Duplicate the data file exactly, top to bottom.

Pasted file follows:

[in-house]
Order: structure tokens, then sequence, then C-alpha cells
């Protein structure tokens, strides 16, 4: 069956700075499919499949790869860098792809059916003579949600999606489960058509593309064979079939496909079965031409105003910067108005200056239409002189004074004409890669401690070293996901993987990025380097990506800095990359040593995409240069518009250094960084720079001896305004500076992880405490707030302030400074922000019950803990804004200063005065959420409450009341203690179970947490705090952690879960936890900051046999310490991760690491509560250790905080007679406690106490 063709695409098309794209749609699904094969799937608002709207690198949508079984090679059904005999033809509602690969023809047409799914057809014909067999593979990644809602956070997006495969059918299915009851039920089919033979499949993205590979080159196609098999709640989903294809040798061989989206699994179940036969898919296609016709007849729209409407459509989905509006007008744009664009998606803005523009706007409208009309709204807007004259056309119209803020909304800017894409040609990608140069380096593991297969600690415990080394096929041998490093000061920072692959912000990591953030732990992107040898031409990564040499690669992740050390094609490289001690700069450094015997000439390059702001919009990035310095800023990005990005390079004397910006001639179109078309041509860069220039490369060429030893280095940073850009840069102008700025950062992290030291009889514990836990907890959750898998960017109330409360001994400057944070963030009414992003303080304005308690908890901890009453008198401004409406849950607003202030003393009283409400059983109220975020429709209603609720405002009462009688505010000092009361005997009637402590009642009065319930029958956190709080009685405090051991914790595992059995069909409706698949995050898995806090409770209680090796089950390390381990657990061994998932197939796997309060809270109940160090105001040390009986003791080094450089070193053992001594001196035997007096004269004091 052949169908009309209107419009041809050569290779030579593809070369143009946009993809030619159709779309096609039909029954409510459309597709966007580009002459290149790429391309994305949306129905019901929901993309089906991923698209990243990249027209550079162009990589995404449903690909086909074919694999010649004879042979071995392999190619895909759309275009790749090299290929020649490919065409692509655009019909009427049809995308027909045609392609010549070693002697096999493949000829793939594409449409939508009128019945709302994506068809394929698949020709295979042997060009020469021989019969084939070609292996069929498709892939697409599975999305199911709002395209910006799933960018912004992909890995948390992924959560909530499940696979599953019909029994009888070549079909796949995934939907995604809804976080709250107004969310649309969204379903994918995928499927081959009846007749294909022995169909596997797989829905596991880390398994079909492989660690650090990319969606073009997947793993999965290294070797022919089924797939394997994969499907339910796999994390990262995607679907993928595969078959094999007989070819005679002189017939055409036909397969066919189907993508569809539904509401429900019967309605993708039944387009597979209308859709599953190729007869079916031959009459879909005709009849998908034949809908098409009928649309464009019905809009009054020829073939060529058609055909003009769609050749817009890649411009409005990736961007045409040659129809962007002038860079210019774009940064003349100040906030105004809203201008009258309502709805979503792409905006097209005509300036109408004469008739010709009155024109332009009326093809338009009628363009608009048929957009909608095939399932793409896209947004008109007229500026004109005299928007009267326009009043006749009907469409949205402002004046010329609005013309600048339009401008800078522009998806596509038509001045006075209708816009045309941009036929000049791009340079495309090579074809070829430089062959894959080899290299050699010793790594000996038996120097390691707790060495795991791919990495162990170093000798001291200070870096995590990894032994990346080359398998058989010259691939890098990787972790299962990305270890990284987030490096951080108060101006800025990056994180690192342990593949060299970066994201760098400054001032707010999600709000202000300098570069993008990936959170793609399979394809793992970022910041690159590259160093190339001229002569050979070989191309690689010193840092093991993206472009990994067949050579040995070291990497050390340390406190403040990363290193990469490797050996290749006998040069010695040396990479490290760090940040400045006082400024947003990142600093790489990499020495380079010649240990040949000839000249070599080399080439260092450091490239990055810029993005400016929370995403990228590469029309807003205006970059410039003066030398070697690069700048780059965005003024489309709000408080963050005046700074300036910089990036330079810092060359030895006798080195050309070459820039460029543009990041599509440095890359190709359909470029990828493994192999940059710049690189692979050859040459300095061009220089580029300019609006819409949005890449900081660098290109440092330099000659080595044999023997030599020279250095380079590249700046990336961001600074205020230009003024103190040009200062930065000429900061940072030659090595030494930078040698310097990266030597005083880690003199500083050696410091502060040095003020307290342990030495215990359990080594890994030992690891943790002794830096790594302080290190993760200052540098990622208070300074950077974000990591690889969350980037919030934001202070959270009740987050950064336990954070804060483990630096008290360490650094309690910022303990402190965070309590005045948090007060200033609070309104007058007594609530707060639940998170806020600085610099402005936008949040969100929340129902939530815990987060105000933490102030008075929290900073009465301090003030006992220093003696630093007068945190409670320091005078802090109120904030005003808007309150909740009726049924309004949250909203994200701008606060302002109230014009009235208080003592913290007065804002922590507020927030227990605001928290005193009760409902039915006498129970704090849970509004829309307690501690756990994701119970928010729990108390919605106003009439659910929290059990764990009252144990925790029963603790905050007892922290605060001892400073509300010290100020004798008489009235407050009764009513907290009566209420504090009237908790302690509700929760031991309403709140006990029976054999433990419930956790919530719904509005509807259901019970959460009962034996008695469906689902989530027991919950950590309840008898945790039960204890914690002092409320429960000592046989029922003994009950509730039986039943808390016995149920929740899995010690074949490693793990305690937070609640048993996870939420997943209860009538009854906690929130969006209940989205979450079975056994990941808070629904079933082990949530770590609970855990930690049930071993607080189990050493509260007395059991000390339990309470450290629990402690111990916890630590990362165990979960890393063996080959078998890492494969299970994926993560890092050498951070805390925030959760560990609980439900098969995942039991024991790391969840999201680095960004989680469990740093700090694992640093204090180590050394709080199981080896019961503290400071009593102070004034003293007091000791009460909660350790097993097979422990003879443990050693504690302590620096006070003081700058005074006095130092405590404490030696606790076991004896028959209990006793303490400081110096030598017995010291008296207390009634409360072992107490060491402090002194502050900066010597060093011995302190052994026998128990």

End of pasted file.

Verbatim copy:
[in-house]
Order: structure tokens, then sequence, then C-alpha cells
């Protein structure tokens, strides 16, 4: 069956700075499919499949790869860098792809059916003579949600999606489960058509593309064979079939496909079965031409105003910067108005200056239409002189004074004409890669401690070293996901993987990025380097990506800095990359040593995409240069518009250094960084720079001896305004500076992880405490707030302030400074922000019950803990804004200063005065959420409450009341203690179970947490705090952690879960936890900051046999310490991760690491509560250790905080007679406690106490 063709695409098309794209749609699904094969799937608002709207690198949508079984090679059904005999033809509602690969023809047409799914057809014909067999593979990644809602956070997006495969059918299915009851039920089919033979499949993205590979080159196609098999709640989903294809040798061989989206699994179940036969898919296609016709007849729209409407459509989905509006007008744009664009998606803005523009706007409208009309709204807007004259056309119209803020909304800017894409040609990608140069380096593991297969600690415990080394096929041998490093000061920072692959912000990591953030732990992107040898031409990564040499690669992740050390094609490289001690700069450094015997000439390059702001919009990035310095800023990005990005390079004397910006001639179109078309041509860069220039490369060429030893280095940073850009840069102008700025950062992290030291009889514990836990907890959750898998960017109330409360001994400057944070963030009414992003303080304005308690908890901890009453008198401004409406849950607003202030003393009283409400059983109220975020429709209603609720405002009462009688505010000092009361005997009637402590009642009065319930029958956190709080009685405090051991914790595992059995069909409706698949995050898995806090409770209680090796089950390390381990657990061994998932197939796997309060809270109940160090105001040390009986003791080094450089070193053992001594001196035997007096004269004091 052949169908009309209107419009041809050569290779030579593809070369143009946009993809030619159709779309096609039909029954409510459309597709966007580009002459290149790429391309994305949306129905019901929901993309089906991923698209990243990249027209550079162009990589995404449903690909086909074919694999010649004879042979071995392999190619895909759309275009790749090299290929020649490919065409692509655009019909009427049809995308027909045609392609010549070693002697096999493949000829793939594409449409939508009128019945709302994506068809394929698949020709295979042997060009020469021989019969084939070609292996069929498709892939697409599975999305199911709002395209910006799933960018912004992909890995948390992924959560909530499940696979599953019909029994009888070549079909796949995934939907995604809804976080709250107004969310649309969204379903994918995928499927081959009846007749294909022995169909596997797989829905596991880390398994079909492989660690650090990319969606073009997947793993999965290294070797022919089924797939394997994969499907339910796999994390990262995607679907993928595969078959094999007989070819005679002189017939055409036909397969066919189907993508569809539904509401429900019967309605993708039944387009597979209308859709599953190729007869079916031959009459879909005709009849998908034949809908098409009928649309464009019905809009009054020829073939060529058609055909003009769609050749817009890649411009409005990736961007045409040659129809962007002038860079210019774009940064003349100040906030105004809203201008009258309502709805979503792409905006097209005509300036109408004469008739010709009155024109332009009326093809338009009628363009608009048929957009909608095939399932793409896209947004008109007229500026004109005299928007009267326009009043006749009907469409949205402002004046010329609005013309600048339009401008800078522009998806596509038509001045006075209708816009045309941009036929000049791009340079495309090579074809070829430089062959894959080899290299050699010793790594000996038996120097390691707790060495795991791919990495162990170093000798001291200070870096995590990894032994990346080359398998058989010259691939890098990787972790299962990305270890990284987030490096951080108060101006800025990056994180690192342990593949060299970066994201760098400054001032707010999600709000202000300098570069993008990936959170793609399979394809793992970022910041690159590259160093190339001229002569050979070989191309690689010193840092093991993206472009990994067949050579040995070291990497050390340390406190403040990363290193990469490797050996290749006998040069010695040396990479490290760090940040400045006082400024947003990142600093790489990499020495380079010649240990040949000839000249070599080399080439260092450091490239990055810029993005400016929370995403990228590469029309807003205006970059410039003066030398070697690069700048780059965005003024489309709000408080963050005046700074300036910089990036330079810092060359030895006798080195050309070459820039460029543009990041599509440095890359190709359909470029990828493994192999940059710049690189692979050859040459300095061009220089580029300019609006819409949005890449900081660098290109440092330099000659080595044999023997030599020279250095380079590249700046990336961001600074205020230009003024103190040009200062930065000429900061940072030659090595030494930078040698310097990266030597005083880690003199500083050696410091502060040095003020307290342990030495215990359990080594890994030992690891943790002794830096790594302080290190993760200052540098990622208070300074950077974000990591690889969350980037919030934001202070959270009740987050950064336990954070804060483990630096008290360490650094309690910022303990402190965070309590005045948090007060200033609070309104007058007594609530707060639940998170806020600085610099402005936008949040969100929340129902939530815990987060105000933490102030008075929290900073009465301090003030006992220093003696630093007068945190409670320091005078802090109120904030005003808007309150909740009726049924309004949250909203994200701008606060302002109230014009009235208080003592913290007065804002922590507020927030227990605001928290005193009760409902039915006498129970704090849970509004829309307690501690756990994701119970928010729990108390919605106003009439659910929290059990764990009252144990925790029963603790905050007892922290605060001892400073509300010290100020004798008489009235407050009764009513907290009566209420504090009237908790302690509700929760031991309403709140006990029976054999433990419930956790919530719904509005509807259901019970959460009962034996008695469906689902989530027991919950950590309840008898945790039960204890914690002092409320429960000592046989029922003994009950509730039986039943808390016995149920929740899995010690074949490693793990305690937070609640048993996870939420997943209860009538009854906690929130969006209940989205979450079975056994990941808070629904079933082990949530770590609970855990930690049930071993607080189990050493509260007395059991000390339990309470450290629990402690111990916890630590990362165990979960890393063996080959078998890492494969299970994926993560890092050498951070805390925030959760560990609980439900098969995942039991024991790391969840999201680095960004989680469990740093700090694992640093204090180590050394709080199981080896019961503290400071009593102070004034003293007091000791009460909660350790097993097979422990003879443990050693504690302590620096006070003081700058005074006095130092405590404490030696606790076991004896028959209990006793303490400081110096030598017995010291008296207390009634409360072992107490060491402090002194502050900066010597060093011995302190052994026998128990």